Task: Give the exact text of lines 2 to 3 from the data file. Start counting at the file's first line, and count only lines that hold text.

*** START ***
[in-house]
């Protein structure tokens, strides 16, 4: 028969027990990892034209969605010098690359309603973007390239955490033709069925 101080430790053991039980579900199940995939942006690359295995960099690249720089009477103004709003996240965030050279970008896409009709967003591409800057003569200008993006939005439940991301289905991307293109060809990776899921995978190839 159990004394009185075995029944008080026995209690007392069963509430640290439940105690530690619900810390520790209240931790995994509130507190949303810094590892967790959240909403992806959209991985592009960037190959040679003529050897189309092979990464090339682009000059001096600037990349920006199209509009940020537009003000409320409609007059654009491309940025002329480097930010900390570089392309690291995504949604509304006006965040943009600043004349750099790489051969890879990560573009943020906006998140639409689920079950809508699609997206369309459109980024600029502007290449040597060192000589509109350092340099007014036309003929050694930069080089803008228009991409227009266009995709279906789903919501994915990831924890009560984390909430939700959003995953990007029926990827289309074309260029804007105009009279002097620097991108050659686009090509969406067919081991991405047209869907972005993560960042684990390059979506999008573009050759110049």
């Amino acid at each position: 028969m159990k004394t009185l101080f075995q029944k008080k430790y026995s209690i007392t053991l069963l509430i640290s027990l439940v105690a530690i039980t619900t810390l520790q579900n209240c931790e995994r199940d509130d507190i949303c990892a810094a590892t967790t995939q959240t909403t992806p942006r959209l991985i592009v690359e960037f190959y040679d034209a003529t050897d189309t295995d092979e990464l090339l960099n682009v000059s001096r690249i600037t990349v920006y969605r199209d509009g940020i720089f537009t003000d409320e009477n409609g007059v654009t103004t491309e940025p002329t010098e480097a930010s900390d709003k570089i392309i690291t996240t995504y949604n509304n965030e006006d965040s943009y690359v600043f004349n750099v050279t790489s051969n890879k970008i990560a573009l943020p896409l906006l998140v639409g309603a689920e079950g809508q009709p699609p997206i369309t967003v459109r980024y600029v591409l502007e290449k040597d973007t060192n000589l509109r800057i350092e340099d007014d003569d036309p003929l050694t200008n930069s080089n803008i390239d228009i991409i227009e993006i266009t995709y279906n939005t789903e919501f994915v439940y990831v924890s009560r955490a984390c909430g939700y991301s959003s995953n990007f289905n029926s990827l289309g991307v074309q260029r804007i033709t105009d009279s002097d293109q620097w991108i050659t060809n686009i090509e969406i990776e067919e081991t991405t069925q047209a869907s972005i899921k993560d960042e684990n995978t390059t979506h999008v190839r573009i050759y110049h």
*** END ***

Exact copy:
């Protein structure tokens, strides 16, 4: 028969027990990892034209969605010098690359309603973007390239955490033709069925 101080430790053991039980579900199940995939942006690359295995960099690249720089009477103004709003996240965030050279970008896409009709967003591409800057003569200008993006939005439940991301289905991307293109060809990776899921995978190839 159990004394009185075995029944008080026995209690007392069963509430640290439940105690530690619900810390520790209240931790995994509130507190949303810094590892967790959240909403992806959209991985592009960037190959040679003529050897189309092979990464090339682009000059001096600037990349920006199209509009940020537009003000409320409609007059654009491309940025002329480097930010900390570089392309690291995504949604509304006006965040943009600043004349750099790489051969890879990560573009943020906006998140639409689920079950809508699609997206369309459109980024600029502007290449040597060192000589509109350092340099007014036309003929050694930069080089803008228009991409227009266009995709279906789903919501994915990831924890009560984390909430939700959003995953990007029926990827289309074309260029804007105009009279002097620097991108050659686009090509969406067919081991991405047209869907972005993560960042684990390059979506999008573009050759110049």
């Amino acid at each position: 028969m159990k004394t009185l101080f075995q029944k008080k430790y026995s209690i007392t053991l069963l509430i640290s027990l439940v105690a530690i039980t619900t810390l520790q579900n209240c931790e995994r199940d509130d507190i949303c990892a810094a590892t967790t995939q959240t909403t992806p942006r959209l991985i592009v690359e960037f190959y040679d034209a003529t050897d189309t295995d092979e990464l090339l960099n682009v000059s001096r690249i600037t990349v920006y969605r199209d509009g940020i720089f537009t003000d409320e009477n409609g007059v654009t103004t491309e940025p002329t010098e480097a930010s900390d709003k570089i392309i690291t996240t995504y949604n509304n965030e006006d965040s943009y690359v600043f004349n750099v050279t790489s051969n890879k970008i990560a573009l943020p896409l906006l998140v639409g309603a689920e079950g809508q009709p699609p997206i369309t967003v459109r980024y600029v591409l502007e290449k040597d973007t060192n000589l509109r800057i350092e340099d007014d003569d036309p003929l050694t200008n930069s080089n803008i390239d228009i991409i227009e993006i266009t995709y279906n939005t789903e919501f994915v439940y990831v924890s009560r955490a984390c909430g939700y991301s959003s995953n990007f289905n029926s990827l289309g991307v074309q260029r804007i033709t105009d009279s002097d293109q620097w991108i050659t060809n686009i090509e969406i990776e067919e081991t991405t069925q047209a869907s972005i899921k993560d960042e684990n995978t390059t979506h999008v190839r573009i050759y110049h």